A related question is — just how quickly can you gain the requisite experience to be a true first time VP of Sales? I think best case — it’s 5-6 years until you are ready.
Let’s walk through the career path of one of the best folks on my team:
- Month 0: Joined as entry-level, most junior SDR. Screening the lowest quality in-bound leads. Had about 8 mos. of prior SDR experience at another SaaS company.
- Month 6: promoted to first SMB rep.
- Month 9: makes SMB most profitable segment, becomes #2 rep
- Month 16: promoted to enterprise rep
- Month 24: closes 50% of top enterprise accounts
- Month 36: promoted to manager, manages team of 8
- Month 40: promoted, manages team of 24 at F500 company
- Month 50: manages even more, #2 manager to VPS at F500 company
- Month 60: leaves to be VPS at super-hot venture-backed start-up
So that’s 5 years plus about a year of prior SDR experience, or about 6 years total. He did this all by age 27 or so. So I think if you are a total rock-star, and you don’t skip steps and really want to become a manager first … you can do it in 60-72 months. Acquire all the requisite skills to be a true VP of Sales. And that’s best case.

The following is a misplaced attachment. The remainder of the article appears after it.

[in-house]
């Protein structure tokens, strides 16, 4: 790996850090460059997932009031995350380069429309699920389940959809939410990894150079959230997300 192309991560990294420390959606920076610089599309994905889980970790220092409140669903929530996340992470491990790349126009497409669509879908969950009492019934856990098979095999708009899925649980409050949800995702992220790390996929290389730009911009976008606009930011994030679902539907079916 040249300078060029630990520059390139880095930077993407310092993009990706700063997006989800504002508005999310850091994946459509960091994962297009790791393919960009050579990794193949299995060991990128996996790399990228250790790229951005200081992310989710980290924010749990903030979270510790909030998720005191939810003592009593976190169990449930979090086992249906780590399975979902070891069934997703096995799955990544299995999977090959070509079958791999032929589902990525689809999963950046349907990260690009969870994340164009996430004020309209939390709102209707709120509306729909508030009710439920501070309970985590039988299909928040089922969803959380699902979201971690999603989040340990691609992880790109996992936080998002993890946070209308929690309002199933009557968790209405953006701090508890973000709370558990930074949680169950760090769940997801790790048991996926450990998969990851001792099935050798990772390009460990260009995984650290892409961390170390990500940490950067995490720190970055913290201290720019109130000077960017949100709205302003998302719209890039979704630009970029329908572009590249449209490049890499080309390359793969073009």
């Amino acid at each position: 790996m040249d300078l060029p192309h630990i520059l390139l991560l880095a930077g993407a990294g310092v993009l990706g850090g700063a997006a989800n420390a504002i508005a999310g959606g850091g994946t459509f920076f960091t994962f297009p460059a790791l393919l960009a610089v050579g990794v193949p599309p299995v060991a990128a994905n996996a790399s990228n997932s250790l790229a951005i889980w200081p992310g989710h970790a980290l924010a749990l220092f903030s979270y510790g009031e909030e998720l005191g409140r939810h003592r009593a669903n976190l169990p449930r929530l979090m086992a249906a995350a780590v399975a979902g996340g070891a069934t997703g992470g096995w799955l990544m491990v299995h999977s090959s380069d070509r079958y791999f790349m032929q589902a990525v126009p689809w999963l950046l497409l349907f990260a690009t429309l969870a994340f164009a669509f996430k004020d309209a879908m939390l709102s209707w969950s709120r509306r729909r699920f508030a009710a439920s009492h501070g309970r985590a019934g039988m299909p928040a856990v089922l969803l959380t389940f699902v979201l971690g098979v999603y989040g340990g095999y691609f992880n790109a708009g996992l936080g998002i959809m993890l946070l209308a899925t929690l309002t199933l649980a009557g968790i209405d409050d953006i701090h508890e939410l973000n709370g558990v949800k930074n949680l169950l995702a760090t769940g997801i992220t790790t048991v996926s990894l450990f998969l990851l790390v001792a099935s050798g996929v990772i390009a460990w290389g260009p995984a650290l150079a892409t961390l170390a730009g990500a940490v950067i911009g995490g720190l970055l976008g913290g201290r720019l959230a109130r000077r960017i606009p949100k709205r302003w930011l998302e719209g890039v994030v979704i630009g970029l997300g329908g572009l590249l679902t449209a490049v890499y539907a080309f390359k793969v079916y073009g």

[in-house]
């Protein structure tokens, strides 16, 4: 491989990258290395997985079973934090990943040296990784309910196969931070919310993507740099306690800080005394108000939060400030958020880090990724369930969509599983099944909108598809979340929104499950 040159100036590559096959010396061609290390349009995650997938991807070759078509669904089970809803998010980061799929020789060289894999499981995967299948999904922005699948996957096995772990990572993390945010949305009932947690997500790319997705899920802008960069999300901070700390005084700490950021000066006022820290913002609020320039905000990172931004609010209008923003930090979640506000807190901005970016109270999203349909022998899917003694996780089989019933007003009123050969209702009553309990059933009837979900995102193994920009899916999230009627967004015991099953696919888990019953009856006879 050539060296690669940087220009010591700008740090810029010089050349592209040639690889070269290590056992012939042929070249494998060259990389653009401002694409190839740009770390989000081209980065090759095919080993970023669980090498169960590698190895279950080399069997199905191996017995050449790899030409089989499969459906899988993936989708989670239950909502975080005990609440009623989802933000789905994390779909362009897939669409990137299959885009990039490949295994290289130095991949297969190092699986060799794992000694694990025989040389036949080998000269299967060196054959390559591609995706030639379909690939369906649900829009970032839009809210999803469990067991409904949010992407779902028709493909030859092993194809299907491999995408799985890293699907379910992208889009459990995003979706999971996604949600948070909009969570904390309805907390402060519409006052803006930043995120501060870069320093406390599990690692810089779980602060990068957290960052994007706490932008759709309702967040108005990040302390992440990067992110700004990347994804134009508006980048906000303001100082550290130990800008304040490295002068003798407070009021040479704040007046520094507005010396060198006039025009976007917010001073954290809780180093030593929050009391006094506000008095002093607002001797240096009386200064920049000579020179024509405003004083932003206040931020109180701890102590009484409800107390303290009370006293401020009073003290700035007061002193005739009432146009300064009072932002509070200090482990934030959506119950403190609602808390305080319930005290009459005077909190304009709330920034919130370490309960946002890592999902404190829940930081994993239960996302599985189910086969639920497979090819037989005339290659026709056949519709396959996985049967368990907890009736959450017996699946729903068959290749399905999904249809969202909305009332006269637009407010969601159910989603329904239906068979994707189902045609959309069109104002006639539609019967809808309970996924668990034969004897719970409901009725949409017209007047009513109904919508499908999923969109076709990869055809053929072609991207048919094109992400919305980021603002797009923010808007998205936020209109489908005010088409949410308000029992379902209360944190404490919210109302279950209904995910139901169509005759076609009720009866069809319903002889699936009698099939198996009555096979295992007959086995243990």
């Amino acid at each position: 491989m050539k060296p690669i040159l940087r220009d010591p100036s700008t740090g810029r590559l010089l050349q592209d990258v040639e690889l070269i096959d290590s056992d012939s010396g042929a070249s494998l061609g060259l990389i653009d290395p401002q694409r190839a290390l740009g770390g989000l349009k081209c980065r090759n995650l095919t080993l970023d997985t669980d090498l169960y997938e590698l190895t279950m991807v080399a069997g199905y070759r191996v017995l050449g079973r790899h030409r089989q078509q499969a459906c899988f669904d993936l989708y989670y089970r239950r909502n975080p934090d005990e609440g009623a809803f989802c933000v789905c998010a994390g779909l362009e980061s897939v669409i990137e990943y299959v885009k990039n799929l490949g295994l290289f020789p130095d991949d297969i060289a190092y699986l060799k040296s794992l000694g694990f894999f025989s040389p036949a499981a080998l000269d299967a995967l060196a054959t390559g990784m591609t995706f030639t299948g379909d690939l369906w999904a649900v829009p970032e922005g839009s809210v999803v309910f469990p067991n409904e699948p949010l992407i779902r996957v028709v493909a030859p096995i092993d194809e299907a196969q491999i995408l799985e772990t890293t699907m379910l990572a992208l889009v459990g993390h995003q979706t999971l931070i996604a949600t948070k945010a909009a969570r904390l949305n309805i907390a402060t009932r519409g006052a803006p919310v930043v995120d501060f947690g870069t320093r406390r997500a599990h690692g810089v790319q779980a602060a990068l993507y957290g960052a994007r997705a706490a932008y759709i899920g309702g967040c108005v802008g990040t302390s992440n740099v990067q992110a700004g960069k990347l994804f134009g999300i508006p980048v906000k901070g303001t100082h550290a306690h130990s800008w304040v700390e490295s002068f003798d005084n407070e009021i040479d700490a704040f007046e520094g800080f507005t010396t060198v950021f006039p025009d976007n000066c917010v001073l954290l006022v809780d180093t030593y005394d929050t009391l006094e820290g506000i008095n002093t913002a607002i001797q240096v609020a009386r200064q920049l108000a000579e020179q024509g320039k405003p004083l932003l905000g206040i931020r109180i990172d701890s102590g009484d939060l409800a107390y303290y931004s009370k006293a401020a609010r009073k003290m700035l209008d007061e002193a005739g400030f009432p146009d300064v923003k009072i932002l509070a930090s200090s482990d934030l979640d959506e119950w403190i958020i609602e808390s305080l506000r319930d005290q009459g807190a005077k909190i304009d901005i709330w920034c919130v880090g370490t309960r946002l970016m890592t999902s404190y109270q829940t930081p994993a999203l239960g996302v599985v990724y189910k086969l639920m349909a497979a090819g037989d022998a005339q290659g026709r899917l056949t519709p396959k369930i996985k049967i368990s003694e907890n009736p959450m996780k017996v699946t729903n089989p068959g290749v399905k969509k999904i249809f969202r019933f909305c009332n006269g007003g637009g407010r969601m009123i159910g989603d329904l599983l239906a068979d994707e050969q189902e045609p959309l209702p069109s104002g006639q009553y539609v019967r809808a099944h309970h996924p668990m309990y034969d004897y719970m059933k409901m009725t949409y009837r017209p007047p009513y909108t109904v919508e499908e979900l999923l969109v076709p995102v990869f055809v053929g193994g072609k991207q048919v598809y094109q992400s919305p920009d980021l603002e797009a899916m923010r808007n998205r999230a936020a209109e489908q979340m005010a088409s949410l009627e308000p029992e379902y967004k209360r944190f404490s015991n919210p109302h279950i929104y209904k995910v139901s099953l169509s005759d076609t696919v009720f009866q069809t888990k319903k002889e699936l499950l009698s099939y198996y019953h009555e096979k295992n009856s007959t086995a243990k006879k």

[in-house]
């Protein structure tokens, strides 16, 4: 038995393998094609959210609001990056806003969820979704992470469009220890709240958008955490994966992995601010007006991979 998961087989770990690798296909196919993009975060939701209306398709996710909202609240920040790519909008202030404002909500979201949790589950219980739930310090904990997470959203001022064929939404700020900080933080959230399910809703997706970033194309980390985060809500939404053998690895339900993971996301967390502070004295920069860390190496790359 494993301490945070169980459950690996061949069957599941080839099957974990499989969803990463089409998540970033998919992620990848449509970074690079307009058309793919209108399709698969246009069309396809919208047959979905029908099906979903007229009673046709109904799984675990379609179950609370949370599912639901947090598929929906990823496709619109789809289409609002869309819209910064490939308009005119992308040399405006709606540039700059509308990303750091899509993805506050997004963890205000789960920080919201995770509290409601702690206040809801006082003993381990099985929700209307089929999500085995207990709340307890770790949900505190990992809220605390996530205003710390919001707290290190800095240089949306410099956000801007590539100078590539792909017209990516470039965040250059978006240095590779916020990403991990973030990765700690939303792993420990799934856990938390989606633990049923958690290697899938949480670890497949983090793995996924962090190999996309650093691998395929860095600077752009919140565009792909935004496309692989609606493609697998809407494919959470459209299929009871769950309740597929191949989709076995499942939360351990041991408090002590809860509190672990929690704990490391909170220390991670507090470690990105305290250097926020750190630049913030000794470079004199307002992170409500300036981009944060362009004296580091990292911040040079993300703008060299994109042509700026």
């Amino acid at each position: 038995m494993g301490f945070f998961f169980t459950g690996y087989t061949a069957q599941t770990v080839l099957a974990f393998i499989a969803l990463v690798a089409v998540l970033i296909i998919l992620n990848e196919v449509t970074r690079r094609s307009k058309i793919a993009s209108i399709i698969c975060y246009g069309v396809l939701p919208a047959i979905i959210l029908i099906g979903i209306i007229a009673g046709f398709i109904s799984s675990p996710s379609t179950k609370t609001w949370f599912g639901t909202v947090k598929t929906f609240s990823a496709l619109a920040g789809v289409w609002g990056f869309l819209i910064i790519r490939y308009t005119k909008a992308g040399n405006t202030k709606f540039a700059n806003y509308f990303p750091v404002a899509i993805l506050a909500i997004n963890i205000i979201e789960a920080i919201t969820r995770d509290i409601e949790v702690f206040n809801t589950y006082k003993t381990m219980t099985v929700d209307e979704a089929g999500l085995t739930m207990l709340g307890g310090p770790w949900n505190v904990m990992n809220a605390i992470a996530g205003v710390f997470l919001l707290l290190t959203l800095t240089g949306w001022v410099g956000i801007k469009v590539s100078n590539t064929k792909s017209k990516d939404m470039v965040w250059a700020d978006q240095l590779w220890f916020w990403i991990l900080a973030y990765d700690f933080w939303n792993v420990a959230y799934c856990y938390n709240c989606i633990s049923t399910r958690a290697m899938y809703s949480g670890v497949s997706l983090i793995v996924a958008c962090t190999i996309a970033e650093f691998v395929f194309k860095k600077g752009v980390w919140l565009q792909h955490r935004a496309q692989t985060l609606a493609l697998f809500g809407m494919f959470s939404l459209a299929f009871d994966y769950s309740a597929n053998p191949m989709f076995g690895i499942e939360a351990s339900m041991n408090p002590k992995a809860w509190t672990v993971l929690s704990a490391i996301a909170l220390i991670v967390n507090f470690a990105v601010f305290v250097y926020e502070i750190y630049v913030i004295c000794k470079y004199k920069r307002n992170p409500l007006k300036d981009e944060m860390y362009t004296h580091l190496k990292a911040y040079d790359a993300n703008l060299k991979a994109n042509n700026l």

And in enterprise sales, it probably takes at least 2 years longer. If for no other reason than the longer sales cycles.
If an aspirational VP of Sales tries to do it faster … which they may be able to do if they join a very early stage start-up or one that isn’t super hot … because someone will give them the title … I really wonder if they can acquire all the skills you really need.
The VPs of Sales I know that skipped steps almost all end up stumbling later. Most importantly, they don’t really know how to recruit. Or, they don’t really understand competitive sales. Or, they don’t really understand how demand gen really works (a common problem). Etc.
So by all means, stretch. You can skimp a bit on the # of direct hires she’s made before. You can skimp a bit on how long she’s lead a real team.
But if they haven’t been selling and then managing a team for at least 5-6 years … it’s gonna be a stretch too far.
(note: an updated SaaStr Classic post)